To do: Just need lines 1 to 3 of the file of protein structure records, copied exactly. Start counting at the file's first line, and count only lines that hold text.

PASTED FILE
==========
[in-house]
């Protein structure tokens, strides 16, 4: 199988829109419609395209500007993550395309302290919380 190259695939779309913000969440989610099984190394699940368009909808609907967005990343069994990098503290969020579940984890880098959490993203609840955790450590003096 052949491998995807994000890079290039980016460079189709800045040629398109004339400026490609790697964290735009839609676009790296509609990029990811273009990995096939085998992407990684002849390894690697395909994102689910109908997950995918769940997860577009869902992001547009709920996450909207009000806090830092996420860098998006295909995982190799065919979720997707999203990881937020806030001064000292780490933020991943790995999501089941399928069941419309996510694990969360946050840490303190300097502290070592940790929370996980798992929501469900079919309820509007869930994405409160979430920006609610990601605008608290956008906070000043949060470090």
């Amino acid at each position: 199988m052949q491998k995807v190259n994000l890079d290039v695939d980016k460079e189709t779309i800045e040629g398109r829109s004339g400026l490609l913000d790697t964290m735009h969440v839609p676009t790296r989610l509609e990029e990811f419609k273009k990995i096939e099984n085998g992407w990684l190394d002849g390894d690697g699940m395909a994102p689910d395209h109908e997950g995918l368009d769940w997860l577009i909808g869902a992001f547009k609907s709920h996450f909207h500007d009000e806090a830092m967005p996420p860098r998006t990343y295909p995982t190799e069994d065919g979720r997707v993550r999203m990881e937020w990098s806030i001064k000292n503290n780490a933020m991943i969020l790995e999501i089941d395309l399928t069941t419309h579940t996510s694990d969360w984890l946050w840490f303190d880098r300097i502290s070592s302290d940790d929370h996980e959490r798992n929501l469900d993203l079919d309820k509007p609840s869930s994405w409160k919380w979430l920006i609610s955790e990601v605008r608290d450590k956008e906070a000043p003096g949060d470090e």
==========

[in-house]
């Protein structure tokens, strides 16, 4: 199988829109419609395209500007993550395309302290919380 190259695939779309913000969440989610099984190394699940368009909808609907967005990343069994990098503290969020579940984890880098959490993203609840955790450590003096 052949491998995807994000890079290039980016460079189709800045040629398109004339400026490609790697964290735009839609676009790296509609990029990811273009990995096939085998992407990684002849390894690697395909994102689910109908997950995918769940997860577009869902992001547009709920996450909207009000806090830092996420860098998006295909995982190799065919979720997707999203990881937020806030001064000292780490933020991943790995999501089941399928069941419309996510694990969360946050840490303190300097502290070592940790929370996980798992929501469900079919309820509007869930994405409160979430920006609610990601605008608290956008906070000043949060470090």
């Amino acid at each position: 199988m052949q491998k995807v190259n994000l890079d290039v695939d980016k460079e189709t779309i800045e040629g398109r829109s004339g400026l490609l913000d790697t964290m735009h969440v839609p676009t790296r989610l509609e990029e990811f419609k273009k990995i096939e099984n085998g992407w990684l190394d002849g390894d690697g699940m395909a994102p689910d395209h109908e997950g995918l368009d769940w997860l577009i909808g869902a992001f547009k609907s709920h996450f909207h500007d009000e806090a830092m967005p996420p860098r998006t990343y295909p995982t190799e069994d065919g979720r997707v993550r999203m990881e937020w990098s806030i001064k000292n503290n780490a933020m991943i969020l790995e999501i089941d395309l399928t069941t419309h579940t996510s694990d969360w984890l946050w840490f303190d880098r300097i502290s070592s302290d940790d929370h996980e959490r798992n929501l469900d993203l079919d309820k509007p609840s869930s994405w409160k919380w979430l920006i609610s955790e990601v605008r608290d450590k956008e906070a000043p003096g949060d470090e």